At 2500 rpm, we moved along at 17.5 knots, burning 18 gph. At 24.3 knots, our tach showed 3000 rpm, which resulted in a fuel burn of 25 gph. At a fast cruise, 3200 rpm, we were doing 27.5 knots and burning 28 gph. Wide-open throttle yielded 32.1 knots at 3620 rpm with a fuel burn of 39 gph. All speeds were measured by an independent GPS, and the fuel-consumption information was generated by the engines’ onboard computers.
The vessel handled very well at all speeds and answered all helm inputs quickly and precisely. Sea conditions were calm, so we didn’t really have an opportunity to determine how the vessel would perform in a running seaway, but the bit of wake jumping we did gave a solid, secure feeling. It was well mannered in sharp turns, exhibiting no skip or shudder. At all points during our test, the boat handled very well.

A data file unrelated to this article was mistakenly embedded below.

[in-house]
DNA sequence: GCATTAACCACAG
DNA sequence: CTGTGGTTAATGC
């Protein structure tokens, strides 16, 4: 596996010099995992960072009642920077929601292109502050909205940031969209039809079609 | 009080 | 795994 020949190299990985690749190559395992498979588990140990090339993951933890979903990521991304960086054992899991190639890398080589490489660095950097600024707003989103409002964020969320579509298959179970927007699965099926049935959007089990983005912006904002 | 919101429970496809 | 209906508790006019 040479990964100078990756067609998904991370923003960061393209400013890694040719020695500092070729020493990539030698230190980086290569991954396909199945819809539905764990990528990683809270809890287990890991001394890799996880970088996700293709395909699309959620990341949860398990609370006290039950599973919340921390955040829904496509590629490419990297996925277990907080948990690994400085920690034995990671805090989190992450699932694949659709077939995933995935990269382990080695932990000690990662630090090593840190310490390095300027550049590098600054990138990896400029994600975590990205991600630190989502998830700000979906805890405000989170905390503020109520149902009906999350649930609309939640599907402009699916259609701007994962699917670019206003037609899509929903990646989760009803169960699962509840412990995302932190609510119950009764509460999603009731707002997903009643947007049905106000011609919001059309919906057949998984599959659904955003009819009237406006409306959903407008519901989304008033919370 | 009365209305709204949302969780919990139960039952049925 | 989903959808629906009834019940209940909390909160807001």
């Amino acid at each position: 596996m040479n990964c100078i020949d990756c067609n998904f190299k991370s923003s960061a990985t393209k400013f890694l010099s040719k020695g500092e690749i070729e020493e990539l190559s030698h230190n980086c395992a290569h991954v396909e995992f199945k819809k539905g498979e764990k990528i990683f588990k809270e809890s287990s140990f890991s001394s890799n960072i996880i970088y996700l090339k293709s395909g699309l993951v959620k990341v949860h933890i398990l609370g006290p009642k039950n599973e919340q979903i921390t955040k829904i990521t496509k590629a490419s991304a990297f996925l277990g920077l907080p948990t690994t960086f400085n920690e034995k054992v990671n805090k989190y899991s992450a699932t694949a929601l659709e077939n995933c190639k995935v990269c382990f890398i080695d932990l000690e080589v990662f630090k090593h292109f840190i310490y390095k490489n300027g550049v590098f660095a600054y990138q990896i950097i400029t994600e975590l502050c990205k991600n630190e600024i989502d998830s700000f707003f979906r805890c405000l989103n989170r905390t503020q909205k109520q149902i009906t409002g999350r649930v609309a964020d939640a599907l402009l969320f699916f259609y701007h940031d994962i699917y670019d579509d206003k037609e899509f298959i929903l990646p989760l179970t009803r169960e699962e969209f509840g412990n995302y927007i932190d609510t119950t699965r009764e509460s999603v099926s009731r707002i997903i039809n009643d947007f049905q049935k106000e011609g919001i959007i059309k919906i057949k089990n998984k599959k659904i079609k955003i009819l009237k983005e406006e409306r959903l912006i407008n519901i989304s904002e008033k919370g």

The Jeanneau NC 14 is, in many ways, quite an unusual boat. The builder has opted to build a coastal cruiser that, because of very clever design and construction features, can serve the needs of a variety of boaters. Family cruisers, given accommodations for six with the drop-down dining table as a berth, will love the ability to carry an extended family. Fishermen will love the large aft deck made available by sliding the aft seat module forward; water-toy fans will enjoy that same space. Operational visibility is excellent all around, and there’s plenty of ventilation. Storage space is abundant, especially in the belowdecks “utility” space created by the IPS system that moves power and the drives well aft, opening up a lot of space under the cabin floor.